On Monday, Premier League clubs agreed in principle to introduce a spending cap ahead of the 2025/26 season to replace current profitability and sustainability rules. Also known as anchoring, this policy ensures clubs can only spend specific amounts on transfers, wages, and agents’ fees. The hypothetical rule would mean clubs can only spend the equivalent of the bottom club’s TV broadcast revenue on those areas.

For example, based on TV revenues from the 2022/23 season, the hard spending cap for clubs in the Premier League would be $159 million. That is how much a club’s financial spending could be. Now, these clubs could bring in more expensive signings, which have been climbing in recent years. That requires clubs to sell assets to earn more revenue. This ruling prevents incredulous spending from clubs that have wealthier owners.

Sixteen out of the 20 clubs in the Premier League voted in favor of the issue. The three that voted against are Manchester United, Manchester City and Aston Villa. Chelsea abstained in the vote. There are several consequences of what this would mean. In theory, the financial gap would be smaller between the top clubs like Manchester City and the bottom ones. That includes clubs like Luton Town or Sheffield United, which had a net spending of less than $40 million in transfers this season.

By comparison, three clubs had net spending losses greater than that hypothetical figure that would come from anchoring. Going back to last season’s TV revenue from Southampton of $159 million, Chelsea, Arsenal, and Tottenham had net spending greater than that amount. With anchoring, those three clubs would violate the new rule.

Is a spending cap what the Premier League truly needs?

Limiting what clubs can spend on players can help the Premier League. One of the biggest criticisms of the English top flight is that, before the first ball is kicked in August, there is a foregone conclusion. Manchester City has won seven of the last eight Premier League titles. Fans generally know which teams will finish in the top four or top six to qualify for Europe. There are often exceptions, such as Brighton, Aston Villa, Newcastle or West Ham, but the same clubs occupy those top spots. Unfortunately, that settles on spending more than anything else.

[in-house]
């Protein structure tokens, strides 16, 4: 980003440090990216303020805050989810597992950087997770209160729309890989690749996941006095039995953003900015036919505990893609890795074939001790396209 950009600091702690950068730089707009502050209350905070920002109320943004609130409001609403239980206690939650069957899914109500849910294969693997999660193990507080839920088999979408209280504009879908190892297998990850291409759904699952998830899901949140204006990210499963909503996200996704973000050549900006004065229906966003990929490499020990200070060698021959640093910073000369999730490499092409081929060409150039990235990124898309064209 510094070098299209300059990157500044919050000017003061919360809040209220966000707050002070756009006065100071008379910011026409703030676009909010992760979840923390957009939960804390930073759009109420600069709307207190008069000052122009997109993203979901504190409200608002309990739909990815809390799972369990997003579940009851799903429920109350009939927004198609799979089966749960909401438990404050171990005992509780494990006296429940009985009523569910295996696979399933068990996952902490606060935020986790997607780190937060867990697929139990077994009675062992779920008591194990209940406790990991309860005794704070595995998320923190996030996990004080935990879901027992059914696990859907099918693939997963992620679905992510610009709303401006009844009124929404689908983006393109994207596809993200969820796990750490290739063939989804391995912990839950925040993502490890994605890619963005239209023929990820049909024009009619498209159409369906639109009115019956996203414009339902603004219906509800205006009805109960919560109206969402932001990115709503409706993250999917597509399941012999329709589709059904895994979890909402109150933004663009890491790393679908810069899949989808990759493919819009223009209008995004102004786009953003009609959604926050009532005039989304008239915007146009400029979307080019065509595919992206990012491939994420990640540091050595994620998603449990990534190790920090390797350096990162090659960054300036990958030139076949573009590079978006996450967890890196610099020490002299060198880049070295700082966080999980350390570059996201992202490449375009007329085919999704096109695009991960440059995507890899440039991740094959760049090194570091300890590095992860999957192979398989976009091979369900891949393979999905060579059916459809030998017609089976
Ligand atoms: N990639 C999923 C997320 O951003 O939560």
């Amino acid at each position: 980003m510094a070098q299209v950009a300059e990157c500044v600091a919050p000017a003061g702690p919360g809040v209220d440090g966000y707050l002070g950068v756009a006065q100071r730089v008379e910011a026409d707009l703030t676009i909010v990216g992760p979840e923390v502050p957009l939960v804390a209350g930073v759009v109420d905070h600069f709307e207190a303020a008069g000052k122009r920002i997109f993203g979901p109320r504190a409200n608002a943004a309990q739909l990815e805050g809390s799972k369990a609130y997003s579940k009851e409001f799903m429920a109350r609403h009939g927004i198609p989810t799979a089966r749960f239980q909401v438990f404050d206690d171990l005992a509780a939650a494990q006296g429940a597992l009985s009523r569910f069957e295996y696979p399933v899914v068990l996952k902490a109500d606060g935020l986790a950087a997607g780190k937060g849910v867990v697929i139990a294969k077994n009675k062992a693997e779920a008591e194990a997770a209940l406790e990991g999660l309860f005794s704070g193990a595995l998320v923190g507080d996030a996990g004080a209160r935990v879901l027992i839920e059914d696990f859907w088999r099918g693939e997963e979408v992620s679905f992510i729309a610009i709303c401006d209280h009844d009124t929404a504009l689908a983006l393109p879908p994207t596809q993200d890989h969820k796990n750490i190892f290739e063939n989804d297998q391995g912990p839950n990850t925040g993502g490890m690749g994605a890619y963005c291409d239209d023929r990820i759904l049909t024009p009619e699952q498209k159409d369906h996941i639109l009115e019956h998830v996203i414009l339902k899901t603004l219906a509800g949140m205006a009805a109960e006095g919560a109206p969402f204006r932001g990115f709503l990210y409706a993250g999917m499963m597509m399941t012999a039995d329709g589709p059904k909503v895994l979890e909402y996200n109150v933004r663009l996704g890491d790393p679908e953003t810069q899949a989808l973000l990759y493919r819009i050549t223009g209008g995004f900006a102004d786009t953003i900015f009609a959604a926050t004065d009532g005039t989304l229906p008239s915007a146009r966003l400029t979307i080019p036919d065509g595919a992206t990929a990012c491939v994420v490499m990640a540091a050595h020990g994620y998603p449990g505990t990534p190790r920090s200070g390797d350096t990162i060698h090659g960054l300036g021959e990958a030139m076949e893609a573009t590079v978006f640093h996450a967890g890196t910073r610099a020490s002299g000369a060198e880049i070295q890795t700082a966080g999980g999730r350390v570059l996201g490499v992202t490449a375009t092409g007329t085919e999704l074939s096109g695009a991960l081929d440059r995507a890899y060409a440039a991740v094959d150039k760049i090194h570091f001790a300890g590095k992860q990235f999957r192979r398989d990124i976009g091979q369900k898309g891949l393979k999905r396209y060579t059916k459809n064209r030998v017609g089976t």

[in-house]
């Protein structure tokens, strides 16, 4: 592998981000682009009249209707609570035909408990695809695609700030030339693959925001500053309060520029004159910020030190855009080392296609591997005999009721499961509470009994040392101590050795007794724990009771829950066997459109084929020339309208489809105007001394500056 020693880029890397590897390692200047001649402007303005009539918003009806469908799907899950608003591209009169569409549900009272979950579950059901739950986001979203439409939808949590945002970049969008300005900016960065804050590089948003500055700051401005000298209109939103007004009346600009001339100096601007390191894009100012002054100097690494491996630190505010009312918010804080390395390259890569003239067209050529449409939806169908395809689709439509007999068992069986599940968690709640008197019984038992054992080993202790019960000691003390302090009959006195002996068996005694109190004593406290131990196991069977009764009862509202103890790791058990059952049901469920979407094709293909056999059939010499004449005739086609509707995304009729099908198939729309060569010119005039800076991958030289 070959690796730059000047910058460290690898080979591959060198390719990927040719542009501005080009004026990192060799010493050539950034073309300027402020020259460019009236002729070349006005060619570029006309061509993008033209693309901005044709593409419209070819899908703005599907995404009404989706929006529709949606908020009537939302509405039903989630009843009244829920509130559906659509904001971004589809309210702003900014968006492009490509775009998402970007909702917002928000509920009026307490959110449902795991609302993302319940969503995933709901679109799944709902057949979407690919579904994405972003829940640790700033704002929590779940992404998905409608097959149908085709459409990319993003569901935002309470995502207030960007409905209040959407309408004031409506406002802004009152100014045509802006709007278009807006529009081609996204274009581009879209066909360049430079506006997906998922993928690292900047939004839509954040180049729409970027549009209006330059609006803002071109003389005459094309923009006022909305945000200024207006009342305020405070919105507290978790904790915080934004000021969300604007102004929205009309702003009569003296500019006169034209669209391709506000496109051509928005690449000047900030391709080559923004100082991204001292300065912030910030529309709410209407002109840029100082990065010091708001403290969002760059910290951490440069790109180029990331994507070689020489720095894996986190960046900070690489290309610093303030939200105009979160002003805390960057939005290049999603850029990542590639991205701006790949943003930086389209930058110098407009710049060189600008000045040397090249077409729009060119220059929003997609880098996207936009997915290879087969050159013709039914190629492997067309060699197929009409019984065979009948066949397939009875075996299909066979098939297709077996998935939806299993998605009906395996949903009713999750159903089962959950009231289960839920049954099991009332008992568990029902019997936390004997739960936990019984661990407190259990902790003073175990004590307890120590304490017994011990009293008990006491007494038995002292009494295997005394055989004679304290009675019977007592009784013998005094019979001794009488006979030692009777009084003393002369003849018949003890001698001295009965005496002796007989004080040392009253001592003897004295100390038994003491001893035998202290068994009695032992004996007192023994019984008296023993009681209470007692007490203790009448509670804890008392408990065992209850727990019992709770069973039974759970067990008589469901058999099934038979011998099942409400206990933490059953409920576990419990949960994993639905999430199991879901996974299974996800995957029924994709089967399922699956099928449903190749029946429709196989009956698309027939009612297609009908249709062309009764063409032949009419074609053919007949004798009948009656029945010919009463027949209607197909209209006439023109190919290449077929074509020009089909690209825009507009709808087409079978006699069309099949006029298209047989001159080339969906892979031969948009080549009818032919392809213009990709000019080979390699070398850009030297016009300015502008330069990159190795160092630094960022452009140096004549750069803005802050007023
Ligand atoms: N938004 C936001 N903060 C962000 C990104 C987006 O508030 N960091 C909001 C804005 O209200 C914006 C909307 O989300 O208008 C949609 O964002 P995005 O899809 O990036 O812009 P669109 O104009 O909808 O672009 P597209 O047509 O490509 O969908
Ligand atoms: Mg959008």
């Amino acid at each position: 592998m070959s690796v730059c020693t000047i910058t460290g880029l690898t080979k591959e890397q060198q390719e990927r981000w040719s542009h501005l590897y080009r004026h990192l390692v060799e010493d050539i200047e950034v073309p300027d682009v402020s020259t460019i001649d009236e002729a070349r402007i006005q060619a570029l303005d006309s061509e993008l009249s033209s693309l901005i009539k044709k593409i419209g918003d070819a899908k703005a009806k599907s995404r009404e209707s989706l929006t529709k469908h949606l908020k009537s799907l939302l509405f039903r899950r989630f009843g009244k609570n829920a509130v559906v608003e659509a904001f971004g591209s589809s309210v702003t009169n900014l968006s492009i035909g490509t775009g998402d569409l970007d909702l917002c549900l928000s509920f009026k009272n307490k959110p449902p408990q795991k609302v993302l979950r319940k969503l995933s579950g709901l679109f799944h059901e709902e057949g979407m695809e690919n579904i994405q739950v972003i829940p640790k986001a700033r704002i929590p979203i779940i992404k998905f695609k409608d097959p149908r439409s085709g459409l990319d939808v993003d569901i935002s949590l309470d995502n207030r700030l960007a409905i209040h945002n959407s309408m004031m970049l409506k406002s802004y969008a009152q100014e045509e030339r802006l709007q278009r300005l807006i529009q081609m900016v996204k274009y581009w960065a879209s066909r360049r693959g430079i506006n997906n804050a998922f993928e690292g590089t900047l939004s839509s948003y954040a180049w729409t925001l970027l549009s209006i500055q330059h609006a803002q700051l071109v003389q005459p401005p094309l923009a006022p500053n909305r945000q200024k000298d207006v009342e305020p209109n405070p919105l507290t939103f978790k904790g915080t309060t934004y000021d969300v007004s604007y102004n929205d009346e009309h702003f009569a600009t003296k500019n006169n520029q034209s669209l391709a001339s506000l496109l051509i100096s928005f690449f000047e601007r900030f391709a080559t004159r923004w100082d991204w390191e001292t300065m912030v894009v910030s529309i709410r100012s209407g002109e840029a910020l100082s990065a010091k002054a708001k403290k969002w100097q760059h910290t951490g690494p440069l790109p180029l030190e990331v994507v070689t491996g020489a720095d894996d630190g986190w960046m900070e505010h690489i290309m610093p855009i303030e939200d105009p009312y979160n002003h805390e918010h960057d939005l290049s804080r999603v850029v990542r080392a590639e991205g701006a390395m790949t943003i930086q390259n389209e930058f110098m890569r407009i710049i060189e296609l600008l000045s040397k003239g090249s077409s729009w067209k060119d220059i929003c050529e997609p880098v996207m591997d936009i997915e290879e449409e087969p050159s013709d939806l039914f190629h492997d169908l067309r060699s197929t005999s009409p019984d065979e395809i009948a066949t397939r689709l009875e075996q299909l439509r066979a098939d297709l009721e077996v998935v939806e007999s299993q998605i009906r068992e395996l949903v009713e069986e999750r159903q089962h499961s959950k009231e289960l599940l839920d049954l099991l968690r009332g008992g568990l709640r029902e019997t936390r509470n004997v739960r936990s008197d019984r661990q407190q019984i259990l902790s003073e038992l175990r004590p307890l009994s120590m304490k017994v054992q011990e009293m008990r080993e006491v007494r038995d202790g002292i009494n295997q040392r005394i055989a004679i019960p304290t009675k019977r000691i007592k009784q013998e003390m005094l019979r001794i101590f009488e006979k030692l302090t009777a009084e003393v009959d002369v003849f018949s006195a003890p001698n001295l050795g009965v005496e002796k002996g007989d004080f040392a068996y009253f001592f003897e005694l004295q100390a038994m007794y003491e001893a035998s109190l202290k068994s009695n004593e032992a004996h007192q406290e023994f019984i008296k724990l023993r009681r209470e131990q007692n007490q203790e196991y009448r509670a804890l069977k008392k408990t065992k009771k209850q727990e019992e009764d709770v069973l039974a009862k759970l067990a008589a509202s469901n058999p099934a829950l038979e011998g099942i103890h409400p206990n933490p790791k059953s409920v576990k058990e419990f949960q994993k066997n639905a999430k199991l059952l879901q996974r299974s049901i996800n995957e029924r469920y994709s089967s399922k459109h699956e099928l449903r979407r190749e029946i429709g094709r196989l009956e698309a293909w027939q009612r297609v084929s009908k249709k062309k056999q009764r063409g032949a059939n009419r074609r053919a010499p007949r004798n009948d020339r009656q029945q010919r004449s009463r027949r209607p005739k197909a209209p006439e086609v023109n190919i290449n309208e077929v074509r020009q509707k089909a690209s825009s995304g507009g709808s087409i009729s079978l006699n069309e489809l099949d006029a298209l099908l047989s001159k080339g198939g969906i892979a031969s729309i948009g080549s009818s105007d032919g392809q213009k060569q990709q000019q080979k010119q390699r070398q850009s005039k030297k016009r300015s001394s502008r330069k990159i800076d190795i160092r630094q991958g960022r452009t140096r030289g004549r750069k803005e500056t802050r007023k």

Looking at the net spending of Premier League clubs over the last five and 10 years, there is a monstrous gap. In the last decade, Manchester United, Manchester City, and Chelsea have surpassed $1 billion in net spending. Arsenal is not far behind with $987 lost on transfer activity in the last 10 years. Liverpool, the other Premier League champion of the last 10 years, has been far more ‘frugal,’ but that is still not saying much. Buoyed by the sales of Phillippe Coutinho and several Saudi Pro League players, has spent over $500 million on transfers including revenue.

Even the other clubs that challenge for European positions have spent heavily. West Ham, Tottenham, Aston Villa, and Newcastle have surpassed $450 million in transfer spending, with much of that coming recently. That has been damaging for clubs like Burnley, Wolves, Sheffield United, and Nottingham Forest, who have struggled to establish consistency in the top flight.

Our Pick:

Includes: Premier League, Liga MX, Ligue 1, + 84 Sports Channels

7-Day Free Trial

Success is not dependent on money

If the goal is to increase parity in the Premier League, other clubs have shown success by being practical with their spending. Whether it be building talents and selling them for huge fees or making savvy decisions with the checkbook, picking up points in the Premier League is not strictly a result of having the most expensive player on the biggest wages.

Two of the three clubs with the lowest net spending are Brighton and Hove Albion and Brentford. Combined, their transfer losses come out to $105 million. Yet, Brighton managed to qualify for Europe. Brentford has built something of a home in the Premier League with two midtable finishes entering the 2023/24 season.

Oftentimes, the solution for clubs like Manchester United and Chelsea is to buy away their problems. Smart strategy at Brentford and Brighton will benefit from a spending cap. Their proven method of bringing in the right players for their size will not falter against all-star incoherent lineups from the top clubs.